The Woodman Brings A Roadhouse to Sherman Oaks

Continuing the wave of Los Angeles restaurateurs coming to the 818, particularly toward the East Valley, comes The Woodman—which opened last week, replacing Smiles Cabaret at 13615 Ventura Boulevard. It's that buzzy kind of casual neighborhood place to drop by for a drink or a meal. The Woodman is owned by Ryan Sweeney, who is […]

Continuing the wave of Los Angeles restaurateurs coming to the 818, particularly toward the East Valley, comes The Woodman—which opened last week, replacing Smiles Cabaret at 13615 Ventura Boulevard. It's that buzzy kind of casual neighborhood place to drop by for a drink or a meal.

The Woodman is owned by Ryan Sweeney, who is known as one of the foremost craft beer impresarios in Los Angeles due to his success with The Blind Donkey, The Surly Goat and The Phoenix, along with partners Brandon Bradford, Alen Aivazian and Michael Malin.

With an open floor plan and a sidewalk patio looking in, The Woodman is a rustic roadhouse with barn-red French doors, reclaimed wood walls and tables, chairs made from tree stumps, black tufted booths, a bar area, and corrugated metal siding. The décor includes an old bike hanging on a wall, a ladder, farm tools, buckets, barrels and signs—and of course you cannot miss them: seven flat-screen televisions sure to draw sports crowds. For a feel of more neighborhood fun, there are board games stacked on the bar that are free to borrow.

The well-priced beer menu includes 16 very unique beers on tap, mostly from California and a few from Oregon, Colorado and Hawaii, plus a few bottles. Coffee Milk Stout from Stone Brewing Co. in Escondido, Maui CoCoNut PorTeR from Hawaii and Anthem Cherry Cider from Oregon are just a few standouts. There’s also a fairly extensive selection of bourbon and whiskey from Tennessee and Kentucky as well as Ireland and Scotland. Cocktails have fun names that jive with the roadhouse theme: Blood and Lumber, Moustache Ride and Campfire Punch are just a few. To get really local, there’s even the Ventura Boulevardier. There's also a wine list. Happy hour is daily, 5 to 8 p.m., with select drinks for $4.

(l-r), Coffee Milk Stout from Stone Brewing Co. in Escondido and Anthem Cherry Cider from Bend, Oregon. 

Chef Noah Stewart is from Atlanta, Georgia, and brings a touch of southern cooking, combined with Asian, Mexican and California influences to his eclectic menu, with dishes meant for sharing. The dinner menu is split into two categories expanding on the roadhouse theme: Kindling and Firewood. Kindling represents smaller plates, while Firewood lists a bit more substantial fare. The Woodman is open for dinner Monday through Friday and for brunch on Saturday and Sunday. The brunch menu includes: country Benedict with ham, short rib hash, buckwheat blueberry pancakes, southwestern veggie fritatta, and plus some more lunch type selections. Several dishes on both menus are marked as gluten-free.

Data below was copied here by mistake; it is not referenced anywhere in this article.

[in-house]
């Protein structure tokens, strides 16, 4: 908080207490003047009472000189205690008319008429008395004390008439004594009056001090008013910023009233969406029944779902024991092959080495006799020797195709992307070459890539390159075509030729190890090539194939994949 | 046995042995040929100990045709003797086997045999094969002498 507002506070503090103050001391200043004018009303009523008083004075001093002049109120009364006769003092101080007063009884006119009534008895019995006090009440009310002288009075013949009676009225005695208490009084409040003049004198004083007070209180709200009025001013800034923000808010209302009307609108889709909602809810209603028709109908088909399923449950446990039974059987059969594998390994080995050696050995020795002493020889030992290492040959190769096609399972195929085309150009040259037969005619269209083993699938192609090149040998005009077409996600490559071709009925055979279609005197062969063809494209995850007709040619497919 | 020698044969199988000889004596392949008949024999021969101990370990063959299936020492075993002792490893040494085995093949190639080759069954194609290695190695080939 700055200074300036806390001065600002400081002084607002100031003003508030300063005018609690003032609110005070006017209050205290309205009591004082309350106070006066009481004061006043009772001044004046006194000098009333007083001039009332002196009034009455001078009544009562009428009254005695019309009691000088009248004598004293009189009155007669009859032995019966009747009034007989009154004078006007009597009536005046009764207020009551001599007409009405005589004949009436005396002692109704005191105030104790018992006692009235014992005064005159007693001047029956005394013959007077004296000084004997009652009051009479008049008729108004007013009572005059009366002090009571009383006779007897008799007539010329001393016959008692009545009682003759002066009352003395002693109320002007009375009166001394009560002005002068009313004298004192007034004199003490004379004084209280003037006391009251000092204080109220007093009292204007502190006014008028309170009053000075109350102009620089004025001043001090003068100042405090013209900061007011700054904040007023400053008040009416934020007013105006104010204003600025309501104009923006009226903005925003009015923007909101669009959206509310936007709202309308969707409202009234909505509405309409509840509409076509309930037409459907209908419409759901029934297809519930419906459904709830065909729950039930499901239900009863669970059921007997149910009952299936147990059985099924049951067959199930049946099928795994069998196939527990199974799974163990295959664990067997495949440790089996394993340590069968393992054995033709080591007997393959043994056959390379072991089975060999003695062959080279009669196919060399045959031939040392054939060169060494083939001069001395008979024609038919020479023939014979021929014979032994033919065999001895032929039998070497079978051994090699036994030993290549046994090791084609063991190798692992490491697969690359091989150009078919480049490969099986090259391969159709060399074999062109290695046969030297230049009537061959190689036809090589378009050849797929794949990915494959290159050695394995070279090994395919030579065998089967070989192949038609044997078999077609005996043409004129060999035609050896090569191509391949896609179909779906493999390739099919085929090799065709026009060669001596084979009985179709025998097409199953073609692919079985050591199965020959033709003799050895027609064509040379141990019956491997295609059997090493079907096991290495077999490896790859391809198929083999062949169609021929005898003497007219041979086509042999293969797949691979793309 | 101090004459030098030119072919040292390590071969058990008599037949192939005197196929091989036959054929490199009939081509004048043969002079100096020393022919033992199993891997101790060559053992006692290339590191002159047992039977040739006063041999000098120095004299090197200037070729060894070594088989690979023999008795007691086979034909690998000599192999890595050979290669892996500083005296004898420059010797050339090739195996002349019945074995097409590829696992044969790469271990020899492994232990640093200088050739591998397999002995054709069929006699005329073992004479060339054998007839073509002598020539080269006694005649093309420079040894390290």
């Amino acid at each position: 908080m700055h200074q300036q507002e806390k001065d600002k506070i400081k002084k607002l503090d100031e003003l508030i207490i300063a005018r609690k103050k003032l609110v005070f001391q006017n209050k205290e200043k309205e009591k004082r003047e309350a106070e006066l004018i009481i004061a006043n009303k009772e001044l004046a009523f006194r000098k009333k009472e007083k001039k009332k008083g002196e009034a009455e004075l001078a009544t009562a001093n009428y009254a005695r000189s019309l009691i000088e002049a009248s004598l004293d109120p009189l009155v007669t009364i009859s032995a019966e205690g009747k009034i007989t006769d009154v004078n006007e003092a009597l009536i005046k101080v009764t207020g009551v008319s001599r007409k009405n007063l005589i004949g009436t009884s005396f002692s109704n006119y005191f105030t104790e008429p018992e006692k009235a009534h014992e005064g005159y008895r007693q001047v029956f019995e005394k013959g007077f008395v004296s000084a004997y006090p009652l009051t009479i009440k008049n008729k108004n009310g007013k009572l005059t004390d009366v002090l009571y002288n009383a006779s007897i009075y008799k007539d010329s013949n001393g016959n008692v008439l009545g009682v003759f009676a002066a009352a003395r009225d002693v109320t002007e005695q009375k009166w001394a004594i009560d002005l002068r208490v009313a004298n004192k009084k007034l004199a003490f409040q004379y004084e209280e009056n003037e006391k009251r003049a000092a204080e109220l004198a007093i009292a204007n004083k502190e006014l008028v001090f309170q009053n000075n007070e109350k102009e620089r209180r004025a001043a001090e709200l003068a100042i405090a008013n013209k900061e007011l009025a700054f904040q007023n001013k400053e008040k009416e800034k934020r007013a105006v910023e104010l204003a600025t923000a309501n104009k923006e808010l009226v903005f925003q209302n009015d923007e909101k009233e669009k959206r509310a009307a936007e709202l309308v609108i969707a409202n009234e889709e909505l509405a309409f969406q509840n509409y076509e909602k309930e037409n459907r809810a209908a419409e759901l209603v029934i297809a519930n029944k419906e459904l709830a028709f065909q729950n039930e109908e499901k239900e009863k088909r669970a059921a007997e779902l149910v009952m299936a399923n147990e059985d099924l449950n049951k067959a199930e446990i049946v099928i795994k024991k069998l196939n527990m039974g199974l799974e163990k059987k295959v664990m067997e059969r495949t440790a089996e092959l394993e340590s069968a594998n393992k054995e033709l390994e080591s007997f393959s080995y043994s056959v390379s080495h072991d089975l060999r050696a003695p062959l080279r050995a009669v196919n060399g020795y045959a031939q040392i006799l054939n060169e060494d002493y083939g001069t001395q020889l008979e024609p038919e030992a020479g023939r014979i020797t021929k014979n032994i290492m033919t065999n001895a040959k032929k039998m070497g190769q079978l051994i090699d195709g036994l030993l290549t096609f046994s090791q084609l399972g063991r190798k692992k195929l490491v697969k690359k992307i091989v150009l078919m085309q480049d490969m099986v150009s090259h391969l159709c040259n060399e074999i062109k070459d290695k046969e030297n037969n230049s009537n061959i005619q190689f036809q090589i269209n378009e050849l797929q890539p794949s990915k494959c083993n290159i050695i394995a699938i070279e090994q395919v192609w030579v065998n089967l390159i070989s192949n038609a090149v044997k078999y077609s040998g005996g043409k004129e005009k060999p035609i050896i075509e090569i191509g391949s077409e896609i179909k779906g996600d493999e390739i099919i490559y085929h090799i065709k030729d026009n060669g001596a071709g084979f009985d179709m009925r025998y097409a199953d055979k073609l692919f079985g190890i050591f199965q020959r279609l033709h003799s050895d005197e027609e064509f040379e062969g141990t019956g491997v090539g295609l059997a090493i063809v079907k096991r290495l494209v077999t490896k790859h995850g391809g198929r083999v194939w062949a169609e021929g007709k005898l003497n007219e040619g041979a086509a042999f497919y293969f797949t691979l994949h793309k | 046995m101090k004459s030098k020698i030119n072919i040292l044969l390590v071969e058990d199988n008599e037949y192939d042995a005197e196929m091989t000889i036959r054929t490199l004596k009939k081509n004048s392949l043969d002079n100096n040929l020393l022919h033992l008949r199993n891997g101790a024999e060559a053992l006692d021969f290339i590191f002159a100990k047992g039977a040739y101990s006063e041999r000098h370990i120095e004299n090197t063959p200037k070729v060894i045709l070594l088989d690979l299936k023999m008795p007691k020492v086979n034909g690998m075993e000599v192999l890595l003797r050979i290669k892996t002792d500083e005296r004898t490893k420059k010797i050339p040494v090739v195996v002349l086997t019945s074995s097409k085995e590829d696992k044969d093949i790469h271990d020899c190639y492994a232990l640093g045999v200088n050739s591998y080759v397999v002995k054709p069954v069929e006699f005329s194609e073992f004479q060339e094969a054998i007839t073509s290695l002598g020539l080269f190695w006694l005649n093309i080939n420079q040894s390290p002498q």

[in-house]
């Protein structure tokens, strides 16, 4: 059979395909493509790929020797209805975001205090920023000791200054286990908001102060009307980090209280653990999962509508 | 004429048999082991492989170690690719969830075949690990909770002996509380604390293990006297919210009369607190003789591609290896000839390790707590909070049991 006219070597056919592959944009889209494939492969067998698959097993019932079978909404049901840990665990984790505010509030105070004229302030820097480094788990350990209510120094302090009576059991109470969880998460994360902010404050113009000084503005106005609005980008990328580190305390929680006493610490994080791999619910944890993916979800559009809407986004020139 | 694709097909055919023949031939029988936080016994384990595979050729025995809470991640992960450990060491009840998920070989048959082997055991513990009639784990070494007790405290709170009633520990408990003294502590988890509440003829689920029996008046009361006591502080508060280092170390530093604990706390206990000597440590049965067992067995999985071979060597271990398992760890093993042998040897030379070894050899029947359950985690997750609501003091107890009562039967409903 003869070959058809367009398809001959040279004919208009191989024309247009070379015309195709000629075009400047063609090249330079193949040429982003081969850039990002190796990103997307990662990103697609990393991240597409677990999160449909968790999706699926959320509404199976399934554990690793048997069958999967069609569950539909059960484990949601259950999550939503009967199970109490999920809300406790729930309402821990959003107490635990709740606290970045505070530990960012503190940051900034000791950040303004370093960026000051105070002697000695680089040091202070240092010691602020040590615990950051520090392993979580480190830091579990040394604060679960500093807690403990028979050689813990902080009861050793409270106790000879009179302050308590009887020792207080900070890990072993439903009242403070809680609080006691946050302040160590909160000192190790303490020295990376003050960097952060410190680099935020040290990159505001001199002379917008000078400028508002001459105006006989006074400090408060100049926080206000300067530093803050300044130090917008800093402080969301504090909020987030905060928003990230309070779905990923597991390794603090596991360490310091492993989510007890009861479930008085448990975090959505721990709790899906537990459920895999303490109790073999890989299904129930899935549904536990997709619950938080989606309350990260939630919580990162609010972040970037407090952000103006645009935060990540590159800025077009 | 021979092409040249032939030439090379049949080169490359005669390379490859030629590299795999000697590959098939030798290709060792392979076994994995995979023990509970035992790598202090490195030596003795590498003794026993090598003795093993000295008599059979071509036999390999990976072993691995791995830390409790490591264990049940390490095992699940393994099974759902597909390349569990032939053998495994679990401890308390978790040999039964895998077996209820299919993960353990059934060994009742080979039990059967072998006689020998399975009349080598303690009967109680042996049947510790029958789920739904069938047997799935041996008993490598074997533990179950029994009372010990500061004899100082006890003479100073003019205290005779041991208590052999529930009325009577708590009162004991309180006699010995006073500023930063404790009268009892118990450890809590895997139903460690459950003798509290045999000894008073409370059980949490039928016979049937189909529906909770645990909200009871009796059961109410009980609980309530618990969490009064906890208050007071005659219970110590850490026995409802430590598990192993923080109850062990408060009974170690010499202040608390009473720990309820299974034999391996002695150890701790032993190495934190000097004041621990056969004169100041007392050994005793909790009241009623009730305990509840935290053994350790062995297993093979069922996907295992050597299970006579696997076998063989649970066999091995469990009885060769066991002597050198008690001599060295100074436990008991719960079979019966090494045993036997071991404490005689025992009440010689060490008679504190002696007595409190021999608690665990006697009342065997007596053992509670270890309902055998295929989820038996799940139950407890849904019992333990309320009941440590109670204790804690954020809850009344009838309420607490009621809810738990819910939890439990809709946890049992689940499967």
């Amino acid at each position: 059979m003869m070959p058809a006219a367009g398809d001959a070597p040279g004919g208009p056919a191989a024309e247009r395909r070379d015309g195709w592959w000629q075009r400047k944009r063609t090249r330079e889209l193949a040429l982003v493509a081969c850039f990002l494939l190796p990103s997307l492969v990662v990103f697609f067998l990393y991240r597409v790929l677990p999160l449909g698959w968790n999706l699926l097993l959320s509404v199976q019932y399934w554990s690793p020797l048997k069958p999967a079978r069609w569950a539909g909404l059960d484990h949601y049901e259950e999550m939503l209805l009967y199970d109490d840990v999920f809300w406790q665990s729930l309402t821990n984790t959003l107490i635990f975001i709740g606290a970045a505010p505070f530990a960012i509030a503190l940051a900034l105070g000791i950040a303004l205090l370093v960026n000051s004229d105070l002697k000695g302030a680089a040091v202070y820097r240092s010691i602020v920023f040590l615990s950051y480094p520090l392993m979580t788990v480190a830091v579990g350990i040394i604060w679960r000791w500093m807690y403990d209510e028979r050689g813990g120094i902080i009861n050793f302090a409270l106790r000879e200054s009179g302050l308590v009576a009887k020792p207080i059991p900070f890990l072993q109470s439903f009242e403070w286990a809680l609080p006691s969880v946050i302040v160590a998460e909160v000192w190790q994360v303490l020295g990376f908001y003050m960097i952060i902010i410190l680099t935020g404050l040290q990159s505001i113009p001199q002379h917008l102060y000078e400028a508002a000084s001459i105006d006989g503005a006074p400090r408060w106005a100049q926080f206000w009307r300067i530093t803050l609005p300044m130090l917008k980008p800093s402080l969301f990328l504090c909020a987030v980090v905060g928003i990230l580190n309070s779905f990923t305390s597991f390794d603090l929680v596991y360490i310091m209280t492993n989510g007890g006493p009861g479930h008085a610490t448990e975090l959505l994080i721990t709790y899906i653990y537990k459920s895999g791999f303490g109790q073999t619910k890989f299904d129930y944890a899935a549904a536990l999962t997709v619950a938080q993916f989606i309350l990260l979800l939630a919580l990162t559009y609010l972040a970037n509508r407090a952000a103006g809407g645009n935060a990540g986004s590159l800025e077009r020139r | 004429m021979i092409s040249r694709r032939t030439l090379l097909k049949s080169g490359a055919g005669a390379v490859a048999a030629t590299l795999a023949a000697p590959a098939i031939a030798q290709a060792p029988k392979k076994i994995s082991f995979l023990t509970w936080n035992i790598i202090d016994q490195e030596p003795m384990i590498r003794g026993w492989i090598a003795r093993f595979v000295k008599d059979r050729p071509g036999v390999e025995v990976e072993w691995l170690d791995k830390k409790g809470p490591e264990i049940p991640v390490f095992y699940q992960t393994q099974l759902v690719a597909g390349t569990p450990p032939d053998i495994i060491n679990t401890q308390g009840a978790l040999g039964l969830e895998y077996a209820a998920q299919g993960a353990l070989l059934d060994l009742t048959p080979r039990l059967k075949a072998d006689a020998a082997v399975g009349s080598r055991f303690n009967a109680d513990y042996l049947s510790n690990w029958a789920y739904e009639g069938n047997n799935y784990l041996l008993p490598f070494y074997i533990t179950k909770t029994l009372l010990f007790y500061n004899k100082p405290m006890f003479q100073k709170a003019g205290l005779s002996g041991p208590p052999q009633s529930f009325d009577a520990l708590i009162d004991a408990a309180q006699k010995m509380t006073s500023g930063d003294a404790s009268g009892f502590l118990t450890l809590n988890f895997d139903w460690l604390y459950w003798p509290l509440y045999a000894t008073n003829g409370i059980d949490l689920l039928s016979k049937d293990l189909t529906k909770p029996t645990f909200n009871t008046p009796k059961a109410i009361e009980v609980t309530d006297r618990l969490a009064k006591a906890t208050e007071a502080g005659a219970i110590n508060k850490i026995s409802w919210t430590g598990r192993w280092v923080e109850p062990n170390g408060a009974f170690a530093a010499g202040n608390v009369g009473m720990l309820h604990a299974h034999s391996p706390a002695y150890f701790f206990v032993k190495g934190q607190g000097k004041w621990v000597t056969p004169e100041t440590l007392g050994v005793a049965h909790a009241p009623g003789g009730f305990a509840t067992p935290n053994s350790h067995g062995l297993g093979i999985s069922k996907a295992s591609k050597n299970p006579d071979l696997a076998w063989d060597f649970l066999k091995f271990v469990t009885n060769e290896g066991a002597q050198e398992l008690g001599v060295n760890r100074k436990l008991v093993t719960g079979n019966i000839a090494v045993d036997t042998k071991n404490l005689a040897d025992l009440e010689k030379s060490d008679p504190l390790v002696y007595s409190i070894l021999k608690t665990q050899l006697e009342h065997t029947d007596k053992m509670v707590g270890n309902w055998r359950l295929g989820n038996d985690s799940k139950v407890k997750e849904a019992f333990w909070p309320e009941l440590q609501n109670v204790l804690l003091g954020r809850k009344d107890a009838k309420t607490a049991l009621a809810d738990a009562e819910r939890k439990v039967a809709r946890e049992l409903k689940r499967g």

I've only visited for dinner, so I do need to go back and work through the menu, as I missed some really tasty-sounding dishes, such as meatball sliders, Wagyu bacon burger, Thai coconut curry mussels, albacore hamachi, smoked turkey Reuben, and maple and date bacon-wrapped shrimp. 

That being said, take a look at some dishes I did enjoy: 

Oatmeal stout short rib tacos with kale, shaved ricotta salata and blueberry jam.

Fried chicken and white cheddar on flaky biscuit sliders. Make sure you indulge in the strawberry jam for dipping.

Shredded apple and a sweet agave lemon dressing give this quinoa and kale salad a unique spin. Served in a Chinese takeout carton with metal chopsticks—makes it fun. This version has tofu added, but chicken is also an option.  

Smoked salmon mixed with bacon aioli, stuffed in wonton cones: tasty snack food. 

Seared sea scallops served on top of rich cheese grits are sweet and tender.

Grilled corn lollipops are slathered with lime aioli and sprinkled with queso fresco and chili powder: a perfect mix of sweet and savory. 

Chili glazed shrimp and avocado salad is chock-full of grilled corn, pistachios, radish, cherry tomatoes and mixed with a jalapeño lime dressing.  

The brussels sprouts are made with pork belly, but we asked if it was possible to make the dish without it.  The server asked the chef who easily agreed to change up his recipe—with delicious results.

The Woodman, 13615 Ventura Blvd. (just east of Woodman), Sherman Oaks. 818-386-9401. Open from 5 p.m. to 2 a.m. Monday to Friday, 9:30 to 2 a.m. Saturday, noon to 2 a.m. Sunday. 

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